Philippines: Oil and gas bringing misery and destruction in mangrove region

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More than three years ago, a large vessel arrived without warning at Tañon Strait, one of the richest fishing grounds in Central Philippines and a global center for marine biodiversity. For two months, the M/S Veritas Searcher owned by the Japan Petroleum Exploration Co. Ltd. (Japex) roamed the strait to determine the existence of oil and natural gas deposits using highly sophisticated technology to detect and determine the extent of these deposits.

Unknown to the people, Japex was already undertaking an extensive geophysical survey, using a vessel with an airgun and hydrophones connected to a cable that it drags underwater to produce seismic reflection surveys to detect large scale features of the sub-surface geology. The sonic boom from an airgun array is 255 decibels (dB), way over the human threshold of 80 dB and that of animals which is ever lower. Seismic blasting can damage reproductive organs, burst air bladders, and cause physiological stress in marine organisms. It can also cause behavioral modifications and reduce or eliminate available habitat, alter fish distribution by tens of kilometers, and damage planktonic eggs and larvae. Since then, the lives of thousands of subsistence fisherfolk have never been the same.

Mangroves that line the Tañon Strait are indicative of the rich food provider ecosystem now endangered by oil and gas exploration activities. Fish is a major diet component, accounting for over 50 percent of the total animal protein consumed in the country. The oil and gas exploration activities of Japex at the Tañon Strait and NorAsia Energy Ltd. at the Cebu-Bohol Strait are adversely affecting an estimated 200,000 fisherfolk in the provinces of Cebu, Bohol, Negros Oriental, and Negros Occidental in the Central Visayas region. Various Fact Finding Missions conducted by different groups since 2005 documented destruction of fisherfolk devices for fishing, disappearance of local types of fish as well as fish catch reductions brought about by Japex and NorAsia’s operations: 3 – 5 kilos from 15 – 20 kilos reported by fisherfolk using motorizad boats; 0 – 2 kilos from 4 – 6 kilos by fisherfolk using non-motorized boats.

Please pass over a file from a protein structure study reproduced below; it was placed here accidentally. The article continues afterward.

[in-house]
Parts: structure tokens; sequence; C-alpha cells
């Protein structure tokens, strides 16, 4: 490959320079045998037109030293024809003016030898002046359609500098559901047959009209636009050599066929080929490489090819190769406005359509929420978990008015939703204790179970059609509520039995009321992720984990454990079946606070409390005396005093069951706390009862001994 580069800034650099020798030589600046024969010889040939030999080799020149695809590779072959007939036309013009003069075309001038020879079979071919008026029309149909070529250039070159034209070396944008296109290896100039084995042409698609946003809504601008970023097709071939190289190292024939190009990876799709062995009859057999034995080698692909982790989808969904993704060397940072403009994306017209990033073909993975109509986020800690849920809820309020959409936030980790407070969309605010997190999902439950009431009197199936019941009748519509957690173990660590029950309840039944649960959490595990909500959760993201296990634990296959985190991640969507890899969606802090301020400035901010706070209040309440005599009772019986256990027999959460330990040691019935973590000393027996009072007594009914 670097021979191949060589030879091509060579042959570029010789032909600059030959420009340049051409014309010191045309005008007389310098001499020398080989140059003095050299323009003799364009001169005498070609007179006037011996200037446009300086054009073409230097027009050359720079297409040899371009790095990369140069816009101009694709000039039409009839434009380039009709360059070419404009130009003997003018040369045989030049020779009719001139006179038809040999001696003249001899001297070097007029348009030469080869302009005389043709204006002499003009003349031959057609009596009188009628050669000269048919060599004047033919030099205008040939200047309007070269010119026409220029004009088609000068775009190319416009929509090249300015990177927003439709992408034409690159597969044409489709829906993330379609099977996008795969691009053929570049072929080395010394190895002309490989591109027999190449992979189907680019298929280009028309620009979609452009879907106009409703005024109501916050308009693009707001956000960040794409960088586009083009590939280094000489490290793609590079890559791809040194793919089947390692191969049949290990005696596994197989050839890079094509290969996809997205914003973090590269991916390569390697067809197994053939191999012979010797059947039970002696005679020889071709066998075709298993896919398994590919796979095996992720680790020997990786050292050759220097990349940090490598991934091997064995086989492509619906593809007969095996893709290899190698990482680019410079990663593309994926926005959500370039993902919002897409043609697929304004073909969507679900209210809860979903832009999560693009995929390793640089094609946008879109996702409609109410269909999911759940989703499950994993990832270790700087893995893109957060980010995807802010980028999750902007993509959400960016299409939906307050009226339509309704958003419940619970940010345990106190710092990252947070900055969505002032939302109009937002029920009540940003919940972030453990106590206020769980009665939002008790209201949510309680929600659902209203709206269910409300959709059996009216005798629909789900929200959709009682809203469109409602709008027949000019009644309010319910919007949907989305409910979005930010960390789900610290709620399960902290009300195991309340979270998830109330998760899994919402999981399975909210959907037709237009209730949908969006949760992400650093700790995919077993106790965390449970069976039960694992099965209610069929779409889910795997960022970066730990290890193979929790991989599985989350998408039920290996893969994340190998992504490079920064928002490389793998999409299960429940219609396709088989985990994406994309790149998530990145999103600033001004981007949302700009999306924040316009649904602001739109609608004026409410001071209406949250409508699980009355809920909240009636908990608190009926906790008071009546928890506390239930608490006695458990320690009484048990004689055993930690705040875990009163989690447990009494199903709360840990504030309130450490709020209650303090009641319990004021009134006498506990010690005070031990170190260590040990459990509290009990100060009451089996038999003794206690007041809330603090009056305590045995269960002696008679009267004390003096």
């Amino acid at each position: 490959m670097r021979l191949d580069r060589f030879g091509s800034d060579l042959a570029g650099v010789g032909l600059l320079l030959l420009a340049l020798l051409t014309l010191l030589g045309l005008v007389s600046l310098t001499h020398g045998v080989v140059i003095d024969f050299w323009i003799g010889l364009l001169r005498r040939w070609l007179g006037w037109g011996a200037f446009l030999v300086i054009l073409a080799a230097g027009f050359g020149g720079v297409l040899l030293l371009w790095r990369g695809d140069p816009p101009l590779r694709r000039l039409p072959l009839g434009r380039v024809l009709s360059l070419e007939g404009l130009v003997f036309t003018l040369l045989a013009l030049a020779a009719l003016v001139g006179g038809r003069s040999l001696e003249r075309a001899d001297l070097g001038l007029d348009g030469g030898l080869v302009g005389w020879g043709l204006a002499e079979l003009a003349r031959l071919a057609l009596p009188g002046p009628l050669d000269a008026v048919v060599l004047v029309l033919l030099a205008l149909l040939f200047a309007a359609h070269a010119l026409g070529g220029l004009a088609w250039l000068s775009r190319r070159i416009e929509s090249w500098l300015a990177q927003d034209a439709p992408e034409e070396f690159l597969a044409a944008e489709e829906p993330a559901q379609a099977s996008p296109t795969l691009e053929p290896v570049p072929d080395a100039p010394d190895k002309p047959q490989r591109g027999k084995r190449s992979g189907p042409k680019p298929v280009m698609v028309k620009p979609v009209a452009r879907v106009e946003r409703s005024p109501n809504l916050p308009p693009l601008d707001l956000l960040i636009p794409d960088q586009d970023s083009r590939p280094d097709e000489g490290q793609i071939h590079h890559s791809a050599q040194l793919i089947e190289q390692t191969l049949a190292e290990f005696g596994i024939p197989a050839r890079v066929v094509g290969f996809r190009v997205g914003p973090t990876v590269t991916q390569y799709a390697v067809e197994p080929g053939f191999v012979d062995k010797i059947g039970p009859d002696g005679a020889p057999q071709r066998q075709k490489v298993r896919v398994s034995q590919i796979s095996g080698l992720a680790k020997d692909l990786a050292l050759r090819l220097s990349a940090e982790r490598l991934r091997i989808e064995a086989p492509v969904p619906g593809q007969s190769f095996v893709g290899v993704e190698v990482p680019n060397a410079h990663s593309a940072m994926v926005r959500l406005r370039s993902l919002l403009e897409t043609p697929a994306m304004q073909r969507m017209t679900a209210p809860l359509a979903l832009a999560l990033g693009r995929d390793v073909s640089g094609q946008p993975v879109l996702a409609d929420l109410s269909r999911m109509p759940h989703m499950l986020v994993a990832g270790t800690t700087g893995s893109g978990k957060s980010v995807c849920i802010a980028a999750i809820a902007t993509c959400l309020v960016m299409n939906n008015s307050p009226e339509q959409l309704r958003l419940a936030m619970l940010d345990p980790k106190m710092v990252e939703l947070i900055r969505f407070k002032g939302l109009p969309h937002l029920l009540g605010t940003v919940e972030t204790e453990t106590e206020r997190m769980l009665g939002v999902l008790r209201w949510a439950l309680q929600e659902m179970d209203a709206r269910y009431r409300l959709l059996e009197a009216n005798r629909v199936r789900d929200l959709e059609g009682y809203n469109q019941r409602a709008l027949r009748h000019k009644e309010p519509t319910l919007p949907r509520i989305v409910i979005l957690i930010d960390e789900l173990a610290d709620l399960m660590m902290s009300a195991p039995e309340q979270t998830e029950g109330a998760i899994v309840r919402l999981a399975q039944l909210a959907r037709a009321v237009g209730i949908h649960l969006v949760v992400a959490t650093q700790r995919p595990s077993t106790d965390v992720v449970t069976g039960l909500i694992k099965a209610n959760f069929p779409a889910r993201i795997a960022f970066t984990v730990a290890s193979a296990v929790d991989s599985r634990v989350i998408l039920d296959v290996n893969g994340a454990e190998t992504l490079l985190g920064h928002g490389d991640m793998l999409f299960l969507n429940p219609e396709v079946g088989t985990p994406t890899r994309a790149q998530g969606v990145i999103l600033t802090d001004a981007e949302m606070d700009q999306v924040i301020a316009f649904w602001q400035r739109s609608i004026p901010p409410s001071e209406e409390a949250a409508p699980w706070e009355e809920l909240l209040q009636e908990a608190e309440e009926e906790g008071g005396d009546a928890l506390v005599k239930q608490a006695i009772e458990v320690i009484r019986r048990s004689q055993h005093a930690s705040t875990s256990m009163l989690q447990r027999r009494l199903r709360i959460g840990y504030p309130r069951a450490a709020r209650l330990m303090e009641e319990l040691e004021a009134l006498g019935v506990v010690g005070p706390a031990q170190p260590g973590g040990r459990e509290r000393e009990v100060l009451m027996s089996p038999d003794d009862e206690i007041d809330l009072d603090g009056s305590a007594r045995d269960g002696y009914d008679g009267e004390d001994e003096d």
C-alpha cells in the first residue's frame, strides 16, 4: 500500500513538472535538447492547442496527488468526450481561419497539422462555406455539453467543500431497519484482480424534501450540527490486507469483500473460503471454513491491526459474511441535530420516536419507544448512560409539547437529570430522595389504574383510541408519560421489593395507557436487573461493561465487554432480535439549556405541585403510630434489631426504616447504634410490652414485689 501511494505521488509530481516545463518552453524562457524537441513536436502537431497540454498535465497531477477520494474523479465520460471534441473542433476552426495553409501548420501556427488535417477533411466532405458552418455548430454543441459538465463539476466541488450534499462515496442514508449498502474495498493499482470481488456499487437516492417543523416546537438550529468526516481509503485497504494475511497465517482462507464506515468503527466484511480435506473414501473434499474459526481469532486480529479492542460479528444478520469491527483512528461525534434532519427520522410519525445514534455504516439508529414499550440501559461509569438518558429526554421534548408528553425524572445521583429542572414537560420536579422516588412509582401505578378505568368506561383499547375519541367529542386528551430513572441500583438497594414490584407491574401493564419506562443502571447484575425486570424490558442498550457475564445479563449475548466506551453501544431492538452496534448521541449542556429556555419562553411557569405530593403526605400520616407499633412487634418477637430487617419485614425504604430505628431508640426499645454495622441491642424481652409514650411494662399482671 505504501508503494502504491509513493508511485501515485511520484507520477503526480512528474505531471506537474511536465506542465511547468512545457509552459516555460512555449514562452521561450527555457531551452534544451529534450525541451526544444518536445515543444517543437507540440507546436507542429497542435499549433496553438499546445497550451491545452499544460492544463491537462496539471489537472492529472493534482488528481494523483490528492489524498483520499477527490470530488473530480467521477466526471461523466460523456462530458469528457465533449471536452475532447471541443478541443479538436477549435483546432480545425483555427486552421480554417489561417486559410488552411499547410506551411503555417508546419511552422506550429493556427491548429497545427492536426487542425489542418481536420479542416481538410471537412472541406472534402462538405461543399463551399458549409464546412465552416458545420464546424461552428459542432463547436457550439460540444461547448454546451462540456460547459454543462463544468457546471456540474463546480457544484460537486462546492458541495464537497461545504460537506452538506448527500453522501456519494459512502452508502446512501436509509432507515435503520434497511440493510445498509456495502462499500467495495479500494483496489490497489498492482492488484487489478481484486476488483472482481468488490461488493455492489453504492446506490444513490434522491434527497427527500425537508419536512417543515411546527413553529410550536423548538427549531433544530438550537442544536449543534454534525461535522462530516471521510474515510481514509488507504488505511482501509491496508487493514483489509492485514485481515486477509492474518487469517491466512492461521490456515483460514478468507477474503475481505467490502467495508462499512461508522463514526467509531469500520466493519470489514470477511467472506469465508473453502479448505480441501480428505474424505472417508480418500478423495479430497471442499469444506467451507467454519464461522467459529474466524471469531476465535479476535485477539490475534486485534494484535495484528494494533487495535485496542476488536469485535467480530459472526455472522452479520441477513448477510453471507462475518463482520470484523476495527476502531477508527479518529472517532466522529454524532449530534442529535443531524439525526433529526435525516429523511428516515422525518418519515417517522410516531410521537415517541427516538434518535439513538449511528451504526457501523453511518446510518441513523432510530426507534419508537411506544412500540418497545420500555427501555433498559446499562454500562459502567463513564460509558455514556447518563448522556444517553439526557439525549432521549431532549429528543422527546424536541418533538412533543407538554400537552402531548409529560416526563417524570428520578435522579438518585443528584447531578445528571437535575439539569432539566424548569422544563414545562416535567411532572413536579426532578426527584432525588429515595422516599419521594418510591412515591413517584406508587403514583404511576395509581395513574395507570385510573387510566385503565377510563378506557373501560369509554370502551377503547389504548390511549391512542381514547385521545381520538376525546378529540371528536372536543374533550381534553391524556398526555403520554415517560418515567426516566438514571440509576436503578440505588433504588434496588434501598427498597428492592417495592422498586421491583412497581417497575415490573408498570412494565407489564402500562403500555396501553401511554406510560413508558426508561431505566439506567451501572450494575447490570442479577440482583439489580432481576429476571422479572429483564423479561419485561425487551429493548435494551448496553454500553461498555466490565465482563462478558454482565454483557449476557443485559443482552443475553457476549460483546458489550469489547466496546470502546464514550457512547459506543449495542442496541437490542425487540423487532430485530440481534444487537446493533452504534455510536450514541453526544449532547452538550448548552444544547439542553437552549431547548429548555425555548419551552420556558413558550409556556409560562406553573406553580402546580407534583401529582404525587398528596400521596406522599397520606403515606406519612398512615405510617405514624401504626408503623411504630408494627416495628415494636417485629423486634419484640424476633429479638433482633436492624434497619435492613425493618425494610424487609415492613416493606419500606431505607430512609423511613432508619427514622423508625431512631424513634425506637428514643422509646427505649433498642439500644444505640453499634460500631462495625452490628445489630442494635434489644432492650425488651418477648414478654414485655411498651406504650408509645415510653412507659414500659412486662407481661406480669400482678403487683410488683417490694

The fisherfolk organization Pamalakaya fears that oil and gas exploration activities have long-term impacts not only on the livelihood of subsistence fisherfolk in the region, but on the food security of the whole country as well. They may result in a “fish crisis” that would cut domestic production by an average of 600,000 metric tons of fish and other marine products annually for the next seven to 10 years, the group said. Even per capita fish consumption of every Filipino may be reduced by not less than 20 percent.

Meanwhile, Australian company NorAsia, is preparing to conduct off-shore drilling in the Cebu-Bohol Strait early next year. If oil and gas exploration has had such devastating impacts, imagine exploitation. “We’re scared that when the drilling starts, we would totally have nothing left to eat. Even now all we can afford most of the time is just rice. Some of my fellow fish vendors have migrated to the cities to work as domestic helpers because there is no livelihood left here,” said Lucena Sarahena, 41, a resident of Brgy. Langtad, Argao. “Our income used to be just enough for transportation, food, and electricity. Now it is barely enough even to put food on the table,” said Merla Labid, 53, whose grandson got sick of bronchopneumonia and dropped out of sixth grade.

NorAsia also promised residents of Argao that the pump prices of gasoline, as well as prices of basic commodities, will go down if the oil and gas exploration goes well. But the fishermen of Brgy. Langtad are not convinced. “What will we do with low prices if we have no money because there is no fish?” says Felisa Albandonido, 60.

In the meantime, the issue has resulted in the creation and strengthening of local fisherfolk groups across the region. Fisherfolk now lead organizing activities, public fora, pickets, and mass actions.

“We have seen in Asia and many parts of the globe that historically, oil doesn’t translate into wealth of the people,” says Gilbert Sape of People’s Coalition on Food Sovereignty (PCFS). On the contrary, the experience of fisherfolk in Central Philippines has again proven that potential oil discovery has led to even greater poverty and destruction of the world’s natural wealth.

Excerpted and adapted from: “Hunger and plunder in the seas: Oil and gas exploration causes destruction of marine environment and food insecurity in Central Philippines,” Ilang-Ilang D. Quijano, PAN AP and PCFS, November 2008,